Far right parties in many parts of Europe were hoping for major gains in this week’s elections.
Several held a rally in Milan, Italy, last Saturday.
Headlining the event was Italian deputy prime minister Matteo Salvini whose Lega party led in the polls.
He was flanked by Marine Le Pen of France’s fascist National Rally.
Also present were Geert Wilders of the anti-Islam Dutch Party for Freedom and Jorg Meuthen of the anti?migrant Alternative for Germany.
And there were far right parties from Slovakia, Austria, Finland and Bulgaria.
Salvini’s supporters chanted, “Europe is Christian, not Muslim.”
Le Pen said, “We say no to this immigration which has submerged our nations, putting our people at risk.”
Salvini responded by saying, “There are no extremists, racists or fascists in this square.”
Hundreds of counter-demonstrators jeered and whistled, sometimes drowning out the speakers. “Fascists leave Milan,” they chanted as Salvini took the stage.
In France polls showed the National Rally neck and neck with president Emmanuel Macron’s party.
Le Pen has posed as the focus for all those who want to cast a “useful vote” to deny the unpopular Macron top spot.
Unfortunately the left has not been able to put forward a credible fighting alternative.
Many who have taken part in the Yellow Vest movement won’t vote, seeing the elections as irrelevant to their lives.
They continue with their street protests.
However there was good news last week that the CGT union federation’s conference voted for “convergence” with the Yellow Vests.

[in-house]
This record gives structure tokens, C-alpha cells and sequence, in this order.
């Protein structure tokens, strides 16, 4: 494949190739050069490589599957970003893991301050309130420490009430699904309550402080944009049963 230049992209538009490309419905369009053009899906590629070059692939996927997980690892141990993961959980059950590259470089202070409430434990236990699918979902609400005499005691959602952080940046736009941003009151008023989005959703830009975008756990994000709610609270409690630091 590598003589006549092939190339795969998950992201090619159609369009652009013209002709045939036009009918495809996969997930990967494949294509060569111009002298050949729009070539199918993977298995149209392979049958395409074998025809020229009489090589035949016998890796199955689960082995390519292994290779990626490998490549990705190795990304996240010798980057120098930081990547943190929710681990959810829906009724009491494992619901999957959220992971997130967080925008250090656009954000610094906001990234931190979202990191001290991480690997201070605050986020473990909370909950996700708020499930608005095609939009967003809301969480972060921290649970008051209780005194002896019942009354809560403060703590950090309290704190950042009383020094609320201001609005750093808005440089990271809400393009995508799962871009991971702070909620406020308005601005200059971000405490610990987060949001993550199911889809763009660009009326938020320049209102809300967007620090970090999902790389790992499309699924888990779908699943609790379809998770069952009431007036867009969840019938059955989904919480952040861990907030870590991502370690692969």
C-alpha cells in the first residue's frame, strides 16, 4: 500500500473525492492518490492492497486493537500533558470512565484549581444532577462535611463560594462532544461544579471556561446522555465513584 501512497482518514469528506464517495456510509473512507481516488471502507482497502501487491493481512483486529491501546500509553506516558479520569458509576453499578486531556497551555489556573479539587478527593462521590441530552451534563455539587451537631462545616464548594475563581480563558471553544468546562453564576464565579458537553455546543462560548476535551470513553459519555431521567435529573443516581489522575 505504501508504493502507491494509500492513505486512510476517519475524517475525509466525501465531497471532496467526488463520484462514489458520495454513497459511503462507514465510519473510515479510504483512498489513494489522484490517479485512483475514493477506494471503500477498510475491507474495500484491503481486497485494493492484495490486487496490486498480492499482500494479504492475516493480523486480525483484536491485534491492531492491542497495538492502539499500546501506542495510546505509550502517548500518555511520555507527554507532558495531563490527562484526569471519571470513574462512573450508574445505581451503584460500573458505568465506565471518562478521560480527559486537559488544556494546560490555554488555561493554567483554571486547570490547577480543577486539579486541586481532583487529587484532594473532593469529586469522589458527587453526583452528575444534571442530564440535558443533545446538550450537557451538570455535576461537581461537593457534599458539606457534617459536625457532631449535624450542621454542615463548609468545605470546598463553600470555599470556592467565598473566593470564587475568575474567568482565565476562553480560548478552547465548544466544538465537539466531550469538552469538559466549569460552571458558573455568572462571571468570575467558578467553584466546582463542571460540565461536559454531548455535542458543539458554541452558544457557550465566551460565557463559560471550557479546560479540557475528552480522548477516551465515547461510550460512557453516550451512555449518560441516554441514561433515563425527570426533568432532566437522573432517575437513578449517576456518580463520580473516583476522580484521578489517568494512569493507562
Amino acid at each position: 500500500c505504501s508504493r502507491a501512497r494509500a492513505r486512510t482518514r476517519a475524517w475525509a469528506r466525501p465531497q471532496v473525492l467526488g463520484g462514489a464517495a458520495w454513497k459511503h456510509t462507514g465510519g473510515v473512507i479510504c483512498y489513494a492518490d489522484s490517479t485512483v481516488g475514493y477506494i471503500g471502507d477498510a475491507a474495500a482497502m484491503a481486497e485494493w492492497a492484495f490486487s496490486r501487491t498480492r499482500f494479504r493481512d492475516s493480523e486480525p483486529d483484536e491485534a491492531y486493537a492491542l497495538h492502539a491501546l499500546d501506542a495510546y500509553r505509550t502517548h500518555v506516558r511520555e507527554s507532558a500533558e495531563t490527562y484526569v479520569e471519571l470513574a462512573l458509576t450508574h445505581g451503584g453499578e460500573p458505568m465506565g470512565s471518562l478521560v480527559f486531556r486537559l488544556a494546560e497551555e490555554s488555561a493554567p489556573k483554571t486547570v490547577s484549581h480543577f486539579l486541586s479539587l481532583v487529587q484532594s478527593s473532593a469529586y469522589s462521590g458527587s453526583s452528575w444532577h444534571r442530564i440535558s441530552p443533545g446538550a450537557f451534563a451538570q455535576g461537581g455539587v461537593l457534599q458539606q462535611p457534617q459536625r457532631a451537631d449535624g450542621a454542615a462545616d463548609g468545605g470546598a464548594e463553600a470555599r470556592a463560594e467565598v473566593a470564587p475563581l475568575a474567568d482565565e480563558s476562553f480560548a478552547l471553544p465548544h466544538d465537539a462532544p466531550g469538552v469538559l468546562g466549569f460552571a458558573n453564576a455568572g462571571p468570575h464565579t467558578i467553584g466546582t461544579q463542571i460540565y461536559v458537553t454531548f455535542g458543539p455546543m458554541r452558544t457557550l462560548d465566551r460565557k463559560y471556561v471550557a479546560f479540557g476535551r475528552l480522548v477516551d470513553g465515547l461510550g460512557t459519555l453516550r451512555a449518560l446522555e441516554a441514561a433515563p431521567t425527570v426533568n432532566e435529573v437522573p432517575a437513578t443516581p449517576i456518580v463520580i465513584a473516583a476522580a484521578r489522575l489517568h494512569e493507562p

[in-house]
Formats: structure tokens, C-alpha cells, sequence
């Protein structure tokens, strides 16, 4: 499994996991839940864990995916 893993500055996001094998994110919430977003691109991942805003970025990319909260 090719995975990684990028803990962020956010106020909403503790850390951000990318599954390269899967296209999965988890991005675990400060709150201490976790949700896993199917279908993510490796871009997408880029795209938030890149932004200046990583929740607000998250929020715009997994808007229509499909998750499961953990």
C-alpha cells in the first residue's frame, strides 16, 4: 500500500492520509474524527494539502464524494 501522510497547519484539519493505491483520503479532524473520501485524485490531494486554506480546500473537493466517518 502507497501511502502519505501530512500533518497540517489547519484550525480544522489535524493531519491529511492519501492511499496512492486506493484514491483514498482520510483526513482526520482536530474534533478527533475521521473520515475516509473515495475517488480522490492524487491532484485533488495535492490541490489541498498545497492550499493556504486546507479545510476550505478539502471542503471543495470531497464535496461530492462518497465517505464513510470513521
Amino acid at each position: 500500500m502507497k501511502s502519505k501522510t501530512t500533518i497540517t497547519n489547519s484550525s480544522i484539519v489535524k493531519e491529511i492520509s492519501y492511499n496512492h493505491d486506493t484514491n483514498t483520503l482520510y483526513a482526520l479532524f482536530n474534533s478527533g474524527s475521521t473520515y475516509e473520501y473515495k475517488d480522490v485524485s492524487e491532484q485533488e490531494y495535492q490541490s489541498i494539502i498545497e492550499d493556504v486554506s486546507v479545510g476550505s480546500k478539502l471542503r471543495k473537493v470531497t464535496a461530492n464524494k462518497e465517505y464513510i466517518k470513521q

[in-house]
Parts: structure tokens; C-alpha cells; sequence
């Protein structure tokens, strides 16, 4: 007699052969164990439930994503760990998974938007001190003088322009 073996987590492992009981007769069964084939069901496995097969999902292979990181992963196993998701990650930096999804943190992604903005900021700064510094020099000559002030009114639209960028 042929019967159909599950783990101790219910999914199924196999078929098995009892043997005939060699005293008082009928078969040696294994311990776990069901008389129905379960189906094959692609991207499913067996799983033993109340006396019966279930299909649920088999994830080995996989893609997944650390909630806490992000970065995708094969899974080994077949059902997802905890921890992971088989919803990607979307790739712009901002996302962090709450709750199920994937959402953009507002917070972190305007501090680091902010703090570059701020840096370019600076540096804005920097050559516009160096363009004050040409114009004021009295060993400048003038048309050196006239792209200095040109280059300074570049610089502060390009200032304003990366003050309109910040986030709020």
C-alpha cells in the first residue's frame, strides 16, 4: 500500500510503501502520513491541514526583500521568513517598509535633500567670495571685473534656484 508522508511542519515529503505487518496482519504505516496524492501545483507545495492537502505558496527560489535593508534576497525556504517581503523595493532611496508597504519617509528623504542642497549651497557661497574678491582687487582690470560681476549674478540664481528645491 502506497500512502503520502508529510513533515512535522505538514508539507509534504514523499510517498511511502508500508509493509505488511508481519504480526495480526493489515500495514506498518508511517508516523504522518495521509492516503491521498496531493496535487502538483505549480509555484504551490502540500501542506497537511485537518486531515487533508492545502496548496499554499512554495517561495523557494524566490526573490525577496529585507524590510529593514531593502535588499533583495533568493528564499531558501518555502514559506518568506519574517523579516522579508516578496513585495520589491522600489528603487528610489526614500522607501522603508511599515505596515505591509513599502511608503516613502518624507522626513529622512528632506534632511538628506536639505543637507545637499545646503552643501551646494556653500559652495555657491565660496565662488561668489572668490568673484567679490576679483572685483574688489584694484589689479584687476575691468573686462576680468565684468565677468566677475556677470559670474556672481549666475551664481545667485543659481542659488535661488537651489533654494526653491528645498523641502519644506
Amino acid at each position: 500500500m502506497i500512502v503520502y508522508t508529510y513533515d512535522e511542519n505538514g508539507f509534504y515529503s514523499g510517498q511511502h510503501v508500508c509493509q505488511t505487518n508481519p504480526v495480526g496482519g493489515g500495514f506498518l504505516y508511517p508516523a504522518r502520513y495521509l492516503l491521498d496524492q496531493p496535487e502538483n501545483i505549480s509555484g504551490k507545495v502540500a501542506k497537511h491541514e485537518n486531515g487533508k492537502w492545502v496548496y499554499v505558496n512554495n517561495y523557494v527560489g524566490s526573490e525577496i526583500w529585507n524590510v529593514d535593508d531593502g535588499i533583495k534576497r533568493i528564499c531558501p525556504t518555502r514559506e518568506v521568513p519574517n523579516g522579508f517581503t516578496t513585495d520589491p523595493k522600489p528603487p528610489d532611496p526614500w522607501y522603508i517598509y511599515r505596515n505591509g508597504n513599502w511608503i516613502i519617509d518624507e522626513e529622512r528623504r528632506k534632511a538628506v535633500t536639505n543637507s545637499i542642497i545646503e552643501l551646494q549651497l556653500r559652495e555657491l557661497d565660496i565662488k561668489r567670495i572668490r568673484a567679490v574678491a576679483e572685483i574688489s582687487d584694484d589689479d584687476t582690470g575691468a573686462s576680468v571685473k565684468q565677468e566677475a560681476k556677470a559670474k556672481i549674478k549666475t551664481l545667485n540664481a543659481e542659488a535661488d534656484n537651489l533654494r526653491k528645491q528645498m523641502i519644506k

Activists have been demanding this for months.
Change UK was hardly figuring in election opinion polls as Socialist Worker went to press.
The party is rooted in The Independent Group formed by seven anti-Corbyn MPs who left the Labour Party in February.
Now with added Tories it has 11 MPs.
But leader Heidi Allen has hinted the party may not be even around at the next election. She told Radio 4 the future could include a “modern world of coalition” with parties including the Liberal Democrats.
Last Saturday, Change UK candidate Rachel Johnson told the Times newspaper magazine her party has “a terrible name”.
She said it wants to “focus-group everything” and that it made an error in not doing a deal with other Remain parties.
Last week, Johnson admitted that Nigel Farage’s Brexit Party would walk it in the South West region.
She said she was going to have her “arse handed to her on a plate by Ann Widdecombe”.
Trevor Kavanagh, The Sun’s former editor, has announced support for Nigel Farage and the Brexit Party.
“Eurosceptic Britain has always treated its five-year election cycle with the contempt it deserves, with barely one in three bothering to vote at all,” wrote Kavanagh on Monday.
But, he added, this time, “We need to take the trouble, turn up at the polling station and put our cross on Nigel Farage’s Brexit Party.”
It follows the Sun’s demand that “Mrs May MUST go immediately after her deal’s final defeat in early June”.
Such support underlines the danger of a racist party, possibly in alliance with Boris Johnson as Tory leader, receiving widespread media support.
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